The First Time I Realized I Was Black, a new CNN series featuring animated videos and opinion pieces featuring more than 25 celebrities and artists recalling the first time they realized their skin color made them different, dug up some serious—and maddening—memories for me. There was the time the white male photographer near snatched my arm out the socket posing me in my ballet pictures—a gruffness I instinctively knew was egregiously different from the way he treated the other girls in my all-white-save-for-me dance troop. And there was the time someone burned something on the front lawn of our family lawn in Long Island, infuriating my father, who, I didn’t realize until years later, likened the action to burning a cross on his grass. I’ll never forget, either, the time the new neighbors, not even a week in their home across the street from ours, erected an eight-foot fence around their property and told the kids to tell us they’re “not allowed to play with niggers.” I was young and too naive to comprehend the gut-punch each of these incidents intended to elicit.

I was 12 when I realized this brown skin would leave wounds that would forever change me. Click To Tweet

But an incident when I was 12 made crystal clear for me that living in this brown skin wouldn’t be easy. That it would sear deep down to my soul, leaving wounds that would fester and puss and forever change me.

It happened one afternoon when my cousin and I dared ride my bike on Pennsylvania Avenue. It was only one block away from my childhood home, but it might as well have been Mars in my neighborhood, where Black families had only begun to dot the lily-white streets of this mostly blue-collar, working class community. There were streets you walked down if you were Black and many others you didn’t—those were the (unwritten) rules, and those of us who lived there just kinda went with it.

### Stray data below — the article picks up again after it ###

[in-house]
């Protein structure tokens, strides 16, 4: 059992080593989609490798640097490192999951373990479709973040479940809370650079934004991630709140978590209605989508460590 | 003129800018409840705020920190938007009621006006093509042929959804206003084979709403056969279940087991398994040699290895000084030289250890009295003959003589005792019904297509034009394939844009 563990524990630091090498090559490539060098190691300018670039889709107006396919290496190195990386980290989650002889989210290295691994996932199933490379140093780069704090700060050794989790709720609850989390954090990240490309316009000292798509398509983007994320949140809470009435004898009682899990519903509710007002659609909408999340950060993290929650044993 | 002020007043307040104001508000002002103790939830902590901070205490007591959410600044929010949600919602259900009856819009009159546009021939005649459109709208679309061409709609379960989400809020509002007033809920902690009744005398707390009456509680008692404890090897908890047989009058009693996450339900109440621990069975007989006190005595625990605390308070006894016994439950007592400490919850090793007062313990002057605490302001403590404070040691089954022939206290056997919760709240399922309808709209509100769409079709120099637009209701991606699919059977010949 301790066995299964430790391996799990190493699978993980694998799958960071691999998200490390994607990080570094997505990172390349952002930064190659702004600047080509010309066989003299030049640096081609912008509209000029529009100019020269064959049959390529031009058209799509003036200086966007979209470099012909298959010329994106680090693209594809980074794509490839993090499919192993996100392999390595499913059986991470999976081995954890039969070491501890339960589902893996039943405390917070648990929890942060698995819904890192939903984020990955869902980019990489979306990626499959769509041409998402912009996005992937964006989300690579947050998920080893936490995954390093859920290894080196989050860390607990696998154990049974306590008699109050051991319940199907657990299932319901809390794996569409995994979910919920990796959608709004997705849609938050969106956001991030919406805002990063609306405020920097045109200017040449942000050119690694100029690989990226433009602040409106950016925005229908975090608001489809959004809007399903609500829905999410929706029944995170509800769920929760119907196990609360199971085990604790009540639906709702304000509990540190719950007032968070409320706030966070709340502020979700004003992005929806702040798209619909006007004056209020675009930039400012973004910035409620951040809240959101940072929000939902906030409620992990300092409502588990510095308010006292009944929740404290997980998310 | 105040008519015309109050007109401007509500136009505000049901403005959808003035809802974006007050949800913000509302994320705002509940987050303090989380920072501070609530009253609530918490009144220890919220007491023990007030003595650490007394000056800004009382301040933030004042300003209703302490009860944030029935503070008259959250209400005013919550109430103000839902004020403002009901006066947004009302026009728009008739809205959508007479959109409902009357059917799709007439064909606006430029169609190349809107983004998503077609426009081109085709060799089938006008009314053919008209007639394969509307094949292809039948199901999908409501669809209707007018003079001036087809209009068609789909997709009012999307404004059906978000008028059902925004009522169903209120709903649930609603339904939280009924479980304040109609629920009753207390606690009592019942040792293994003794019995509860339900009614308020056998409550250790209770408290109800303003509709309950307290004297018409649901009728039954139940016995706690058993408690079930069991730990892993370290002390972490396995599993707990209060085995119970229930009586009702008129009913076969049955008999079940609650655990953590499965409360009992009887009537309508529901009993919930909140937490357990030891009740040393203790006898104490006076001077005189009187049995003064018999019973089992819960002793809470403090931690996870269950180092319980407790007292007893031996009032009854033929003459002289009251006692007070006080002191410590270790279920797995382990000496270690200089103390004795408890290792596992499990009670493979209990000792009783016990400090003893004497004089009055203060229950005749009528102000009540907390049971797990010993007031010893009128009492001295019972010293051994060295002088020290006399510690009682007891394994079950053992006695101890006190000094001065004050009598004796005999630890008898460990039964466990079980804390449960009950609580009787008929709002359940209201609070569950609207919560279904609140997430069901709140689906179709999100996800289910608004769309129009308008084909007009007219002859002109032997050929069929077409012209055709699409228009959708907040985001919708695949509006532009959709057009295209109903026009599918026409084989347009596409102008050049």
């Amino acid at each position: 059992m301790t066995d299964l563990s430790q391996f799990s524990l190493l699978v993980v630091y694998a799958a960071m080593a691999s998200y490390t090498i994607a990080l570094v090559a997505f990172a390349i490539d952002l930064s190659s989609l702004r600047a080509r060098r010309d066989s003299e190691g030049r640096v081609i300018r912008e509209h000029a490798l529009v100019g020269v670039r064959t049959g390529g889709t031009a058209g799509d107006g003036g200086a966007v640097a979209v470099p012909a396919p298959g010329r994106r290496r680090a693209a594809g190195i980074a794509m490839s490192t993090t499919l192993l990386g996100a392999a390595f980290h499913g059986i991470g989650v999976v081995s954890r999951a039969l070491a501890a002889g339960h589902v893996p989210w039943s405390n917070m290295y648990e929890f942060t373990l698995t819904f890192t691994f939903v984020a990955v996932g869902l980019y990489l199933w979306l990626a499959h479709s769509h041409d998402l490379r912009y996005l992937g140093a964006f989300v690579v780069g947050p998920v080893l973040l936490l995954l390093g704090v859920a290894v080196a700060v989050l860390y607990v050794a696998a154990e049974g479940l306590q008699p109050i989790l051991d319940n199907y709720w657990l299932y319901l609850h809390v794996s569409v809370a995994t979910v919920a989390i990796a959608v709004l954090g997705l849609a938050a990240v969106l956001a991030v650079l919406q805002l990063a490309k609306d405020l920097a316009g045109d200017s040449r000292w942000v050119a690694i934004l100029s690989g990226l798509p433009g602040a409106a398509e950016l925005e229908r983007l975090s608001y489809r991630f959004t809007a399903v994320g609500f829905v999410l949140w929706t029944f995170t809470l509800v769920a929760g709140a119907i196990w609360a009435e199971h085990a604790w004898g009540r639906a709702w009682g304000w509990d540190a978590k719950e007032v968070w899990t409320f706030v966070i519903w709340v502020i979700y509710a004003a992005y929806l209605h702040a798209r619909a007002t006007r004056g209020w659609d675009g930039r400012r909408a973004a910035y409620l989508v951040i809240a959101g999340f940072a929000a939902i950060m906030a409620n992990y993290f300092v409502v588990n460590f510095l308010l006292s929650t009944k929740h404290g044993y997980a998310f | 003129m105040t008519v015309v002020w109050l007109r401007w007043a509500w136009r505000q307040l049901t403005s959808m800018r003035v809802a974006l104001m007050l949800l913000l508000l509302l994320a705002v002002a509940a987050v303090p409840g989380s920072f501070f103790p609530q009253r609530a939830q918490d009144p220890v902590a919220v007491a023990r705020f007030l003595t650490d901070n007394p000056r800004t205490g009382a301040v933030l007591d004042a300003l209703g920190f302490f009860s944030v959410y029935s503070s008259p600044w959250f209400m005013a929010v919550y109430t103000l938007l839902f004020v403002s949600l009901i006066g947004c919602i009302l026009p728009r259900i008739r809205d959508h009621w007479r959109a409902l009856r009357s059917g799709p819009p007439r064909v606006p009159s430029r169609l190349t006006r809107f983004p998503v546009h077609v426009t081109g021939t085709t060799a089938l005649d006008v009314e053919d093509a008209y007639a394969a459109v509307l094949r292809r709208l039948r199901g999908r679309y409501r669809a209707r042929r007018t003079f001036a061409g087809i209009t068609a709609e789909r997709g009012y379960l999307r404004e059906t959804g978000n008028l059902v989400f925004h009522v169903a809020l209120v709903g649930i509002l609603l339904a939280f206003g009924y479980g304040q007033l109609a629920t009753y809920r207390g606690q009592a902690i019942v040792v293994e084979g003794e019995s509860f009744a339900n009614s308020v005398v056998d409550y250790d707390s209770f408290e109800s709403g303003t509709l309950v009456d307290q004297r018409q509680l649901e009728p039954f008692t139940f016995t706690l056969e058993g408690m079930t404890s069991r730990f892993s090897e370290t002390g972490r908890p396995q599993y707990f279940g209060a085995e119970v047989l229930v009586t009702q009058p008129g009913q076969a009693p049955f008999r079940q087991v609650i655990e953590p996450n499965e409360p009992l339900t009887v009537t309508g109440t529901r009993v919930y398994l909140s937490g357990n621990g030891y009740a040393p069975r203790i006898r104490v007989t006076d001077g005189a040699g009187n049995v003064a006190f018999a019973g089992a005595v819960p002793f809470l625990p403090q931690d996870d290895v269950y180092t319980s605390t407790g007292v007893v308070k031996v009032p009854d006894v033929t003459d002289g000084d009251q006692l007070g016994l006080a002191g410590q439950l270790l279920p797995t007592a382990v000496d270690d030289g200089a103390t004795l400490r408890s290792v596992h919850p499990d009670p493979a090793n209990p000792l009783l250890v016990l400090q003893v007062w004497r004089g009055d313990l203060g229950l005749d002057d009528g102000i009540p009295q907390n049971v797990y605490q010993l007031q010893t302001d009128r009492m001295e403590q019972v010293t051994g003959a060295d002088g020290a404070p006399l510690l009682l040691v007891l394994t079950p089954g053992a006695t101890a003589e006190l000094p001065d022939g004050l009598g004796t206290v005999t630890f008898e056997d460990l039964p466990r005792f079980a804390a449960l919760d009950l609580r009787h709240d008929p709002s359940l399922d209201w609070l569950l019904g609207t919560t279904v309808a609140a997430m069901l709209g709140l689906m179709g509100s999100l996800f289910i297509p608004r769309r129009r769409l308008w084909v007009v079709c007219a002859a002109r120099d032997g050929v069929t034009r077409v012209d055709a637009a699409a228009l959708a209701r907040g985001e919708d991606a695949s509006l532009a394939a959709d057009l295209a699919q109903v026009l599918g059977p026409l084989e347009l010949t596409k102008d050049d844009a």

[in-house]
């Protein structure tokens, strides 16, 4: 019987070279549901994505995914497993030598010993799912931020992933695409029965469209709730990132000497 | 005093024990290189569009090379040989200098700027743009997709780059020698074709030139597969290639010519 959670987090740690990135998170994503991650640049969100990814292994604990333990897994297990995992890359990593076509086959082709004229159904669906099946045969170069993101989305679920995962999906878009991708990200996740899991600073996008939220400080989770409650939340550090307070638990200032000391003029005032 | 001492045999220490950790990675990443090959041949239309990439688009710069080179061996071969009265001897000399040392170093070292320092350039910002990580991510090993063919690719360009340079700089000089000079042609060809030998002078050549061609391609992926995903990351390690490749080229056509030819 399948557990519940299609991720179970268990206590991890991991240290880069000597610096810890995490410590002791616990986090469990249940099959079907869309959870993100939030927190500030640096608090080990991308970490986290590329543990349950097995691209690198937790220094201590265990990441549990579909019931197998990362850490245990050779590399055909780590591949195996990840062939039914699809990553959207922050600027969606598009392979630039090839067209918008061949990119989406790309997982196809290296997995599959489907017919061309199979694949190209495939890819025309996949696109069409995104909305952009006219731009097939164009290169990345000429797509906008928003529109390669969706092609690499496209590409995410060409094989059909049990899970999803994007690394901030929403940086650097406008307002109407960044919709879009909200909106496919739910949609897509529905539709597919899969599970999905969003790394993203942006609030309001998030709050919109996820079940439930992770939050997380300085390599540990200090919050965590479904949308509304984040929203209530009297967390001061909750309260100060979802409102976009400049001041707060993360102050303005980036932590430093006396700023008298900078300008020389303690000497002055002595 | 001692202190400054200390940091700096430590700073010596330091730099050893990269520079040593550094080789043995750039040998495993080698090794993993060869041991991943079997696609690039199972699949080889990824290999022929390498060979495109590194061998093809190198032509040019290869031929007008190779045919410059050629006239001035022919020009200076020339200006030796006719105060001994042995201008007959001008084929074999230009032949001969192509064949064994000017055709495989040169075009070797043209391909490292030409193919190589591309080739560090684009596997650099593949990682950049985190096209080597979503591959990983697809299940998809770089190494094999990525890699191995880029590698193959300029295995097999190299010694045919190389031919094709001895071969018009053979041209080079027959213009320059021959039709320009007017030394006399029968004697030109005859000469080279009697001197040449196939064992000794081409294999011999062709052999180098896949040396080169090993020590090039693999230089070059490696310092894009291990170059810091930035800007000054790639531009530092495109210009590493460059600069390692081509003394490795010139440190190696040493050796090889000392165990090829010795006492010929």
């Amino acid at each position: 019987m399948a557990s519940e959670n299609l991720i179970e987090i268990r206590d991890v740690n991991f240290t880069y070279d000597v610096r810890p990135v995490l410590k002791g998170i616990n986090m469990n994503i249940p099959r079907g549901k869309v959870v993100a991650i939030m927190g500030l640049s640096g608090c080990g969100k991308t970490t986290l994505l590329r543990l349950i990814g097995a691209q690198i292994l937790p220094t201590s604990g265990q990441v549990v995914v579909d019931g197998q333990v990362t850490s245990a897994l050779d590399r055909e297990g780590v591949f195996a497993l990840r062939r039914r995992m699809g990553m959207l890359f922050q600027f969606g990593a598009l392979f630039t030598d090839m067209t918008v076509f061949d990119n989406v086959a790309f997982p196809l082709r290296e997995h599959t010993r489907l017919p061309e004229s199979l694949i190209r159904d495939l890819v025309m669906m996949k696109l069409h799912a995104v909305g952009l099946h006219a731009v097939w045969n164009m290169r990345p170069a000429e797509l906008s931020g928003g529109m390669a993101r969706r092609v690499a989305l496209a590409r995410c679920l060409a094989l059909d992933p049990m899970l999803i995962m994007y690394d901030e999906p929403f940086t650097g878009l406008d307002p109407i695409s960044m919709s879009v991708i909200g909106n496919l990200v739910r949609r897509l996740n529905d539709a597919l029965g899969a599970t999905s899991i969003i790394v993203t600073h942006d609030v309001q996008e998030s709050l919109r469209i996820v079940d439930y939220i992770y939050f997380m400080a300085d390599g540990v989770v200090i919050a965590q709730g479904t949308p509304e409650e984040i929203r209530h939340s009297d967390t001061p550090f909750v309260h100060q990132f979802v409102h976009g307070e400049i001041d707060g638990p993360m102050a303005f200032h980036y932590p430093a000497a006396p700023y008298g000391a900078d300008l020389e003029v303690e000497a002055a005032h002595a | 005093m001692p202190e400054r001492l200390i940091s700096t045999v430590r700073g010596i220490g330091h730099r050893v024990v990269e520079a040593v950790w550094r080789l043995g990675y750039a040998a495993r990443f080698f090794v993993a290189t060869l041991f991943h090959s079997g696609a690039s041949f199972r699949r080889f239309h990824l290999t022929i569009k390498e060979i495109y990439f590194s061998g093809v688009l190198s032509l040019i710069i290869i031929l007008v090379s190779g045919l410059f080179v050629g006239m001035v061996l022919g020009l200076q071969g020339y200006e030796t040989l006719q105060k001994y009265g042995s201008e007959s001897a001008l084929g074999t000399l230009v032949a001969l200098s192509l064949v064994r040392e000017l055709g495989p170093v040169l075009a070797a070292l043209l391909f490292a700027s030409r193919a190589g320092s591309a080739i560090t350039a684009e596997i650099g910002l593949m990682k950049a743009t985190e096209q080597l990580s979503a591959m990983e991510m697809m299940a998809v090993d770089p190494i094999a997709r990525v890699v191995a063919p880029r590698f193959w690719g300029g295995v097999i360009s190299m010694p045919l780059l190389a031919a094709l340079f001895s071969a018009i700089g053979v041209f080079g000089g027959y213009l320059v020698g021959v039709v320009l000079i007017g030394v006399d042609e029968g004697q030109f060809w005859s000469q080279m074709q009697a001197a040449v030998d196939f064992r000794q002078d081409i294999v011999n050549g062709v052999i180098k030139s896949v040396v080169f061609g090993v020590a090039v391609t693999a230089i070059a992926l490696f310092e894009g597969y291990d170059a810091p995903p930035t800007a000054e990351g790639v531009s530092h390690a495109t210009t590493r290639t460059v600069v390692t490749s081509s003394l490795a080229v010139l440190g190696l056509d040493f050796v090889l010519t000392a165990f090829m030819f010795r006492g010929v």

My cousin? She was from South Carolina. And a rule breaker. And since she was driving and I was riding, we found ourselves on Pennsylvania Avenue, cruising past my Girl Scouts Troop leader’s house. Her daughter—a fellow scout—was having a party with a bunch of other girls from our troop (no, I did not receive an invitation) sprawled all over her front lawn. My cousin and I had barely gotten past the yard when the troop leader’s daughter hurled her greeting.

Nigger want a watermelon?

Stunned, scared, hurt and betrayed, I was rendered mute. But my cousin, whose mouth was bigger than the Long Island Sound, had no problem saying a few choice words back—nasty enough to get the fellow scout and all of her friends to chase us all the way down the street. All the way off Pennsylvania Avenue.

I never stepped foot back on that block again. And I never went back to Girl Scouts, either, for obvious reasons.

That was the first time I realized I was Black—in a way that made me feel different viscerally. It was a helluva thing to swallow, especially with only 12 years on the earth under my belt. I wish I could say that something profound came from it—some lesson on how I got bigger because of it. I did not get bigger. The incident made me feel small. So… very… small. Surely, I shrank because of it.

I shrank.

That was the first time I felt like I was Black. When did it happen for you?

Check out CNN’s videos, showcasing more than 25 celebrities and artists like Doug E Fresh, Jason George, Kamau Bell, Van Jones, Angelique Kudjo and more, sharing their stories about the moment they realized they were black—and how skin color affected how people saw or treated them. CNN also plans to feature opinion pieces online and across CNN’s television and social platforms. Share your story with the hashtag #realizediwasblack.

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Denene Millner

Mom. NY Times bestselling author. Pop culture ninja. Unapologetic lover of shoes, bacon and babies. Nice with the verbs. Founder of the top black parenting website, MyBrownBaby.

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